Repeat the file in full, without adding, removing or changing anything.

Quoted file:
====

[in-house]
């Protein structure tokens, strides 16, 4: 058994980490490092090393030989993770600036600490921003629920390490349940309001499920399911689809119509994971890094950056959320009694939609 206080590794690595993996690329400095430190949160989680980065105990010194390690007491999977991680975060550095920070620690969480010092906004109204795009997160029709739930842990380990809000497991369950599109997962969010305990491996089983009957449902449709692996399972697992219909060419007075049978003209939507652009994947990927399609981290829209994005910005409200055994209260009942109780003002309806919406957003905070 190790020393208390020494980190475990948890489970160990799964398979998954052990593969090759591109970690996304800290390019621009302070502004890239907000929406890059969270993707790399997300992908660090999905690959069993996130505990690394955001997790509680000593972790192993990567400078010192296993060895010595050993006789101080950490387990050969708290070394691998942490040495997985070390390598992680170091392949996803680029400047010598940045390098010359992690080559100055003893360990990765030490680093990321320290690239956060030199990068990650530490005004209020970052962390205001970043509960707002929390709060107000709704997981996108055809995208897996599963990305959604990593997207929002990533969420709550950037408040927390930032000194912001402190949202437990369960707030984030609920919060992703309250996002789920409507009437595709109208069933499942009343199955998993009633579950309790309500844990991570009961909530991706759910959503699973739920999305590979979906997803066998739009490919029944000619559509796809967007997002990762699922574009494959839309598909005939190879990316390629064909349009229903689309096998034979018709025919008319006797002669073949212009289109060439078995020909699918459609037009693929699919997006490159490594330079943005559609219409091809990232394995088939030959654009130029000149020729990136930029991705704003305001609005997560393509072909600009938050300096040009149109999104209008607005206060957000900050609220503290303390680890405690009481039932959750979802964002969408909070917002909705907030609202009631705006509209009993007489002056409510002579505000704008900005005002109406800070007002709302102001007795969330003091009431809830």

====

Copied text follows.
[in-house]
């Protein structure tokens, strides 16, 4: 058994980490490092090393030989993770600036600490921003629920390490349940309001499920399911689809119509994971890094950056959320009694939609 206080590794690595993996690329400095430190949160989680980065105990010194390690007491999977991680975060550095920070620690969480010092906004109204795009997160029709739930842990380990809000497991369950599109997962969010305990491996089983009957449902449709692996399972697992219909060419007075049978003209939507652009994947990927399609981290829209994005910005409200055994209260009942109780003002309806919406957003905070 190790020393208390020494980190475990948890489970160990799964398979998954052990593969090759591109970690996304800290390019621009302070502004890239907000929406890059969270993707790399997300992908660090999905690959069993996130505990690394955001997790509680000593972790192993990567400078010192296993060895010595050993006789101080950490387990050969708290070394691998942490040495997985070390390598992680170091392949996803680029400047010598940045390098010359992690080559100055003893360990990765030490680093990321320290690239956060030199990068990650530490005004209020970052962390205001970043509960707002929390709060107000709704997981996108055809995208897996599963990305959604990593997207929002990533969420709550950037408040927390930032000194912001402190949202437990369960707030984030609920919060992703309250996002789920409507009437595709109208069933499942009343199955998993009633579950309790309500844990991570009961909530991706759910959503699973739920999305590979979906997803066998739009490919029944000619559509796809967007997002990762699922574009494959839309598909005939190879990316390629064909349009229903689309096998034979018709025919008319006797002669073949212009289109060439078995020909699918459609037009693929699919997006490159490594330079943005559609219409091809990232394995088939030959654009130029000149020729990136930029991705704003305001609005997560393509072909600009938050300096040009149109999104209008607005206060957000900050609220503290303390680890405690009481039932959750979802964002969408909070917002909705907030609202009631705006509209009993007489002056409510002579505000704008900005005002109406800070007002709302102001007795969330003091009431809830």